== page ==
The Clothesline Project

(From The Campus Lantern – October 16, 2014) 


Patrick Kmiecik / Eastern Connecticut State University

For a few weeks now there have been decorated t-shirts hanging in the stairwell of the Student Center.  The shirts are a part of the annual Clothesline Project here at Eastern, a visual display of t-shirts that spread awareness about domestic violence and abusive relationships.

The Project started in Cape Cod, Massachusetts in 1990, and has been happening at Eastern for the past few years. Students from the Women’s Center and Intercultural Center and members of on-campus clubs made the t-shirts, along with people on campus who may have been affected by domestic violence.  Even people who haven’t been directly affected decorated t-shirts to show their support as allies of the cause.

Amber Domond, an Eastern student who works closely with the Women’s Center, said, “It was a profound experience to see all those people come in and show their support in ending domestic violence.”

The Clothesline Project gives victims, survivors, and allies a healthy outlet to voice their experiences with domestic violence.  It is important that their stories are shared with the world to show support and raise awareness on the issue of domestic violence.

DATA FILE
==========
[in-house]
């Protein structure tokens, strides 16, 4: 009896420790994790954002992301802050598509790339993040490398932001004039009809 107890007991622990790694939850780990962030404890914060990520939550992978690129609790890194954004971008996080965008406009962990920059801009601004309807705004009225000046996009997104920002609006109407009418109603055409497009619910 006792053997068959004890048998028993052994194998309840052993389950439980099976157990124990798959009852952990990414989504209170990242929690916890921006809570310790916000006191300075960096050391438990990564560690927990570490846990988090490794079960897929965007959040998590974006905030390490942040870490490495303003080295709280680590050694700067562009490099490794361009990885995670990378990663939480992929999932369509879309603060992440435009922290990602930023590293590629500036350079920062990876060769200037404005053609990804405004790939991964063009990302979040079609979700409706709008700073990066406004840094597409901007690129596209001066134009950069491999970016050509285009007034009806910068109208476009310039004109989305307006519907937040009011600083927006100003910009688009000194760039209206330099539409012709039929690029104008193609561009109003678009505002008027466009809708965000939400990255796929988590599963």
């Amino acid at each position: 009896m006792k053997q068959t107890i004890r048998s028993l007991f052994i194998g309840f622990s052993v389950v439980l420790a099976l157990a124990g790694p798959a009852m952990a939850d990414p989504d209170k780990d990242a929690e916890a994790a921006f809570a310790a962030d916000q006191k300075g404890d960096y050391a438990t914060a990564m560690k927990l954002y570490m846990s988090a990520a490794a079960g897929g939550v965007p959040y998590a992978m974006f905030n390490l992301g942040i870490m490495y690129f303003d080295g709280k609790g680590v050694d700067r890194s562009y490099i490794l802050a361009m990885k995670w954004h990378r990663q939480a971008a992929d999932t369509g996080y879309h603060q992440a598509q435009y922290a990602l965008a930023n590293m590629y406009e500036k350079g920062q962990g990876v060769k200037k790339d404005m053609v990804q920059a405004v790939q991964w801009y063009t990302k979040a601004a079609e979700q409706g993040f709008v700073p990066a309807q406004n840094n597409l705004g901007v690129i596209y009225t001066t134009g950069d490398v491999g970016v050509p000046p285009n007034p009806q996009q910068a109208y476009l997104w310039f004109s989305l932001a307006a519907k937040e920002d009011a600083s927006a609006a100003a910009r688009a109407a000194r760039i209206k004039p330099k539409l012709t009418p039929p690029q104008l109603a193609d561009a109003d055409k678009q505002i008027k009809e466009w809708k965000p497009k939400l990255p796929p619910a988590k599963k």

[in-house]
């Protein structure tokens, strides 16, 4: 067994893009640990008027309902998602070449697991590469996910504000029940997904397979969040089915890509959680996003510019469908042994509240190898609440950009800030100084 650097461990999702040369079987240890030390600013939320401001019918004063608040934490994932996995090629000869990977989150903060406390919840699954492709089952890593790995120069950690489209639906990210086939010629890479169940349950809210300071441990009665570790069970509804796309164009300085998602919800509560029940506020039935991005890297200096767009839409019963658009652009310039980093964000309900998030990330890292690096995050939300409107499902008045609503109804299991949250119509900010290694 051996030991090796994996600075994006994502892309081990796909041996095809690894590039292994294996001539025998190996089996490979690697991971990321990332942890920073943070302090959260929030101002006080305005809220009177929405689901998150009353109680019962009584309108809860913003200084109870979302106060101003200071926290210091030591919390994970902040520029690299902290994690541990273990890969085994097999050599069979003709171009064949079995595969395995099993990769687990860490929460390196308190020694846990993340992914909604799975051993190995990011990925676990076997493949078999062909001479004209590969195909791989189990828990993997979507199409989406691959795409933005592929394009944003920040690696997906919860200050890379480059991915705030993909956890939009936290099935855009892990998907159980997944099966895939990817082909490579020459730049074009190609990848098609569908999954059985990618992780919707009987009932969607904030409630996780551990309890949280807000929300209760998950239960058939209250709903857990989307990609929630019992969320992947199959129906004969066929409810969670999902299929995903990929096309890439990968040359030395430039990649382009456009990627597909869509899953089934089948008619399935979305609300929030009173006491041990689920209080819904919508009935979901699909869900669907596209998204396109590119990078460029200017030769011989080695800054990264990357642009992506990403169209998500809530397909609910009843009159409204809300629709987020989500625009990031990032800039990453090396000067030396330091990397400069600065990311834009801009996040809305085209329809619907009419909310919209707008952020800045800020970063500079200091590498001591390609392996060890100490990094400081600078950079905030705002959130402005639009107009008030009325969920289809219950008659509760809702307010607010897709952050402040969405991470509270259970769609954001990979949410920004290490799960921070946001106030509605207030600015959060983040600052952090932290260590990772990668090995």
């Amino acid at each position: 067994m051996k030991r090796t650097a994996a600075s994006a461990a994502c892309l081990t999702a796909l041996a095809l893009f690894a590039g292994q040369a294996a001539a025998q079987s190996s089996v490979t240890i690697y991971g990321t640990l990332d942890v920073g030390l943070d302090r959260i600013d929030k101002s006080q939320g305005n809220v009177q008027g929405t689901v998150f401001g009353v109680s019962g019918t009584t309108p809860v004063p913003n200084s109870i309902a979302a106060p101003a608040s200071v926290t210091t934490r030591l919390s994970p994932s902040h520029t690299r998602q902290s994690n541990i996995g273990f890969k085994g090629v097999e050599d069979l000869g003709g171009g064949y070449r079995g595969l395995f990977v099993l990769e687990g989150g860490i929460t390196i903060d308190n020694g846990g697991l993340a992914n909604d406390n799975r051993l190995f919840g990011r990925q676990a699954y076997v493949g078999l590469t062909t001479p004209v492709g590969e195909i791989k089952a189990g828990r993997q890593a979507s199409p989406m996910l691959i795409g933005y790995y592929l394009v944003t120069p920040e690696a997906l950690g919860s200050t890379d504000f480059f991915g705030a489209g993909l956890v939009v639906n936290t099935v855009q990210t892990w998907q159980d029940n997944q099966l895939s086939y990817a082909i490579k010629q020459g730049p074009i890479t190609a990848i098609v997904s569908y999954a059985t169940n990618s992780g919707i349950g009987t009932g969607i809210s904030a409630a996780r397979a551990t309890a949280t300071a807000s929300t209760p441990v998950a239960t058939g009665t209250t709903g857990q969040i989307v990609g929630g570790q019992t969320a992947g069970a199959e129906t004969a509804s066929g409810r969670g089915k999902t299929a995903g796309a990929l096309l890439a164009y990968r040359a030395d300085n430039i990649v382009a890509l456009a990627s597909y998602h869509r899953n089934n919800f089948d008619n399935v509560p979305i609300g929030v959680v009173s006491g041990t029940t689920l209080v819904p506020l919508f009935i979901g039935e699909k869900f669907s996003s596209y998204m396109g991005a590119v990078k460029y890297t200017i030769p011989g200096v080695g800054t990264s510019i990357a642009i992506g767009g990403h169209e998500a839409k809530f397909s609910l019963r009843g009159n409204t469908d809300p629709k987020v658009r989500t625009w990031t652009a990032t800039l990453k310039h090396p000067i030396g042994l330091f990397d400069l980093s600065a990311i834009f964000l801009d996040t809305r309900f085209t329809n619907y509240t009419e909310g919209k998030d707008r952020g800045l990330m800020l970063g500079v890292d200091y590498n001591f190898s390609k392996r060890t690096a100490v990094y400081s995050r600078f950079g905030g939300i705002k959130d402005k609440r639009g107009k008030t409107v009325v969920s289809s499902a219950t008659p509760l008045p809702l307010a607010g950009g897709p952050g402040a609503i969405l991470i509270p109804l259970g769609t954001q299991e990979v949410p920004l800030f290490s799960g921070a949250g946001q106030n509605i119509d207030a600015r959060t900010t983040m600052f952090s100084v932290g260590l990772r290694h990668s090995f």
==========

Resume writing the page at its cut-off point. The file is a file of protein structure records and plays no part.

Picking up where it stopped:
Erika Sanchez, another student who works closely with the Women’s Center, said, “People take domestic violence lightly.  They think it can’t happen to them, but the truth is that it’s very common and could be happening to their friends or family.  The Clothesline Project helps to end the stigma that domestic violence is a joke.”

The Clothesline Project takes place during Domestic Violence Awareness Month, which evolved from the first Day of Unity that was in October 1981.  Eventually, the first Domestic Violence Awareness Month was observed in October 1987.  According to the National Coalition Against Domestic Violence, one in every four women will experience domestic violence in her lifetime.  It is important for college students to know that females who are 20-24 years of age are at the greatest risk of intimate partner violence.

Next time you walk through the Student Center, take a look at the t-shirts hanging in the stairwell and show your support to those who are affected by domestic violence.  If you or someone you know needs to talk to someone about domestic violence, the coordinator of the Women’s Center, Starsheemar Byrum, can be reached at


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